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  • FIRST POST
    • MSaxp
    • By MSaxp 13th Oct 18, 8:03 AM
    • 159Posts
    • 34Thanks
    MSaxp
    Damaged railings
    • #1
    • 13th Oct 18, 8:03 AM
    Damaged railings 13th Oct 18 at 8:03 AM
    Hi,

    A few days back, an articulated lorry drove over the pavement and mangled our fence. The fence is made up of standard estate railings. While I have the vehicle registration and I did inform the police, its unlikely anything will come that way, so I'm trying to assess whether the cost is worth claiming through our building insurance.

    The damaged part is about 2 panels, let's say 3m long. I assume the difficult part is that you probably need to remove the concrete base and use new concrete for the replaced sections. I assume such railings can't be repaired.

    I am looking for a rough estimate of cost. Are we talking 300 or 1000?

    Also what kind of tradesman am I looking for? A builder? A fencing company?

    Thank you

    Mike
Page 1
    • Aylesbury Duck
    • By Aylesbury Duck 13th Oct 18, 11:18 AM
    • 2,464 Posts
    • 3,280 Thanks
    Aylesbury Duck
    • #2
    • 13th Oct 18, 11:18 AM
    • #2
    • 13th Oct 18, 11:18 AM
    Contact the vehicle owner's insurers and let them deal with it. Otherwise you'll be paying the excess on your own insurance and have a claim on your record.
    • MSaxp
    • By MSaxp 13th Oct 18, 11:22 AM
    • 159 Posts
    • 34 Thanks
    MSaxp
    • #3
    • 13th Oct 18, 11:22 AM
    • #3
    • 13th Oct 18, 11:22 AM
    The driver didn't stop, so I have no details. I have his company name and registration, but it's not a UK one. Reported to police and contacted the company but I don't expect them to offer to compensate me
    • Aylesbury Duck
    • By Aylesbury Duck 13th Oct 18, 11:25 AM
    • 2,464 Posts
    • 3,280 Thanks
    Aylesbury Duck
    • #4
    • 13th Oct 18, 11:25 AM
    • #4
    • 13th Oct 18, 11:25 AM
    Perhaps ask your home insurer to pursue it on your behalf then. Do you have legal cover?
    • MSaxp
    • By MSaxp 15th Oct 18, 10:29 AM
    • 159 Posts
    • 34 Thanks
    MSaxp
    • #5
    • 15th Oct 18, 10:29 AM
    • #5
    • 15th Oct 18, 10:29 AM
    Checked the insurance schedule and no, i dont have legal cover on my home insurance (something to consider for my renewal i guess).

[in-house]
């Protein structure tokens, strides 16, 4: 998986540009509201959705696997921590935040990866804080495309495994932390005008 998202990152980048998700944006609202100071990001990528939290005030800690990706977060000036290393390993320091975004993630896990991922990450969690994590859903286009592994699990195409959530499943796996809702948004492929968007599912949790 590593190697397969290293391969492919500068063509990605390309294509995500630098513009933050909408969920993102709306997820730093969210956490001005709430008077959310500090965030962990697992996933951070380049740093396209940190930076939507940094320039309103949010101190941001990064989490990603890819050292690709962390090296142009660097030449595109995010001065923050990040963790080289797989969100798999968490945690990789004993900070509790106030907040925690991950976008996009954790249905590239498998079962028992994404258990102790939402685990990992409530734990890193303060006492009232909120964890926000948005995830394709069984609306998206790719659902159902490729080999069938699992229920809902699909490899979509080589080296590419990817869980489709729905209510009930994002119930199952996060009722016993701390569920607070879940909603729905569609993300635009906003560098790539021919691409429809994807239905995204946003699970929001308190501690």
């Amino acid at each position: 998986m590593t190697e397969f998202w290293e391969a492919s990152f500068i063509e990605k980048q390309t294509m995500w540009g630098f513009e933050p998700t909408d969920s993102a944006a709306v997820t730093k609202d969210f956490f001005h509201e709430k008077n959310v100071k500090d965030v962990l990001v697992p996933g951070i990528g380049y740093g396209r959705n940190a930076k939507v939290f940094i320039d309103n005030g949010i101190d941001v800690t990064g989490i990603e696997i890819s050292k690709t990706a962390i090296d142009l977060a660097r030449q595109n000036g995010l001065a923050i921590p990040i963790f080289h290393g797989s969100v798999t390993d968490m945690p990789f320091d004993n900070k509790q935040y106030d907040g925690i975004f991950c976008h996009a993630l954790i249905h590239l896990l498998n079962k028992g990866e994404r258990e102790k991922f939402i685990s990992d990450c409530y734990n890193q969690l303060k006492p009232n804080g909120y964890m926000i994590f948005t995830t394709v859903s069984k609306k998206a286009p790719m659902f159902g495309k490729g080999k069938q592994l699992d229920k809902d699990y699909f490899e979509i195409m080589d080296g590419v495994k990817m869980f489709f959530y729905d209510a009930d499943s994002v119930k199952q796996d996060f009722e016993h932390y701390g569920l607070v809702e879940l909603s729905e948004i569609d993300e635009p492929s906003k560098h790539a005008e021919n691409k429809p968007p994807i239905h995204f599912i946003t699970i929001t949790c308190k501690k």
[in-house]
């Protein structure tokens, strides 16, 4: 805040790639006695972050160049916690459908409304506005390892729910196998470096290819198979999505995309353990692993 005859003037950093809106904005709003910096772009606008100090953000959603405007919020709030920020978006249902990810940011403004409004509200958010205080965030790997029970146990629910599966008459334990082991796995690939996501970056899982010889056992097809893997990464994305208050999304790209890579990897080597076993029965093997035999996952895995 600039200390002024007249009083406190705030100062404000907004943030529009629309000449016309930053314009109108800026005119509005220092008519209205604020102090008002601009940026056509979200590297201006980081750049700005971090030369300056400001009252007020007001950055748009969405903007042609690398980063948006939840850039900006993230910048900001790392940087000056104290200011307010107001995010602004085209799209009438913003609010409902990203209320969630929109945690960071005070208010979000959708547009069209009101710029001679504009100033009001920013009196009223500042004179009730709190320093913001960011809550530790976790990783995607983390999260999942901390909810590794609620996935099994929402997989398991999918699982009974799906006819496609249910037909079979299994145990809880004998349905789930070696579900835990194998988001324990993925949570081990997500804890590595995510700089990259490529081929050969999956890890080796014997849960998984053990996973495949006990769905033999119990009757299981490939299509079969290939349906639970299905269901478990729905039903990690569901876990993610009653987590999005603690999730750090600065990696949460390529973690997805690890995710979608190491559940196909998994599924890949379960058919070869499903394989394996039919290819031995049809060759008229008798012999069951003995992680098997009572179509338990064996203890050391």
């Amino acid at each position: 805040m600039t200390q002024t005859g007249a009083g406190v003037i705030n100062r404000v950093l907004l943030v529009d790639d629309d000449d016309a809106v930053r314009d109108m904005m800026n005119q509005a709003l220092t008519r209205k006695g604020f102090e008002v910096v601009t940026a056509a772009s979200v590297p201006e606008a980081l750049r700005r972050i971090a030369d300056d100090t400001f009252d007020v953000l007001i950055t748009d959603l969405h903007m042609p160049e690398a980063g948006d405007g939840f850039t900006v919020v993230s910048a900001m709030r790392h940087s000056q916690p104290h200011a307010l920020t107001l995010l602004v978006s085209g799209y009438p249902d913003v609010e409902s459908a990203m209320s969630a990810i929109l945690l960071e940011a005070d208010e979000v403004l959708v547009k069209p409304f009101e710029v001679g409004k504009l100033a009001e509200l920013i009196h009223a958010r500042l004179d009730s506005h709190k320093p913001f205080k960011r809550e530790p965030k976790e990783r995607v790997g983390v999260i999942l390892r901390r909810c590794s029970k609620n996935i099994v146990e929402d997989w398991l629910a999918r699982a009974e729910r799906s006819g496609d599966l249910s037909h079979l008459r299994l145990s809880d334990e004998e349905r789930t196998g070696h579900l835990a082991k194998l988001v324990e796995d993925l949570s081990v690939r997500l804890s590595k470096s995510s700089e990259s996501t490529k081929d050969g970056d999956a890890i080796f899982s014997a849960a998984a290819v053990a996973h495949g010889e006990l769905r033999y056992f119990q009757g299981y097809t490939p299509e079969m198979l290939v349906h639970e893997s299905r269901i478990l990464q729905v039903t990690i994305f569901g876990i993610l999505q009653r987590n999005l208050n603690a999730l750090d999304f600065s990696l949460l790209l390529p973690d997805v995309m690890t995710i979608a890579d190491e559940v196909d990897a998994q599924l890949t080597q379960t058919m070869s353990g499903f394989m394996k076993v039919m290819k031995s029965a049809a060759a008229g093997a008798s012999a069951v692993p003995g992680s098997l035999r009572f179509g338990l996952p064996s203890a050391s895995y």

So still looking for someone to come and replace the panels. I think this is called estate railings, but i have absolutely no clue how much it might cost
    • Owain Moneysaver
    • By Owain Moneysaver 15th Oct 18, 11:07 AM
    • 8,941 Posts
    • 10,355 Thanks
    Owain Moneysaver
    • #6
    • 15th Oct 18, 11:07 AM
    • #6
    • 15th Oct 18, 11:07 AM
    If you mean this sort of railings

    https://www.jacksons-fencing.co.uk/product/sc_079800/estate-panel-tubular-2m-wide-x-1.215m-high-o/length-legsgalvanized

    about 80 a metre.

    Traditional railings were fixed into the base using lead, which can be melted out.

    Your railings might be repairable by a competent welder/fabricator.
    A kind word lasts a minute, a skelped erse is sair for a day.
    • MSaxp
    • By MSaxp 15th Oct 18, 11:55 AM
    • 159 Posts
    • 34 Thanks
    MSaxp
    • #7
    • 15th Oct 18, 11:55 AM
    • #7
    • 15th Oct 18, 11:55 AM
    mine are in a 'newly' built estate and the builders have put them on hundreds of houses, so i would expect them to be the cheapest money can buy. 80/metre * 4m = 320 without installation, which is beginning to feel steep. Not that i have any benchmark though.

    Here is a photo , hope it works


    https://imgur.com/a/qA1zLeY
    • Owain Moneysaver
    • By Owain Moneysaver 15th Oct 18, 1:25 PM
    • 8,941 Posts
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    Owain Moneysaver
    • #8
    • 15th Oct 18, 1:25 PM
    • #8
    • 15th Oct 18, 1:25 PM
    They're not damaged, just a bit bent. Bend them back the other way and grow some plants over them like the people across the road have.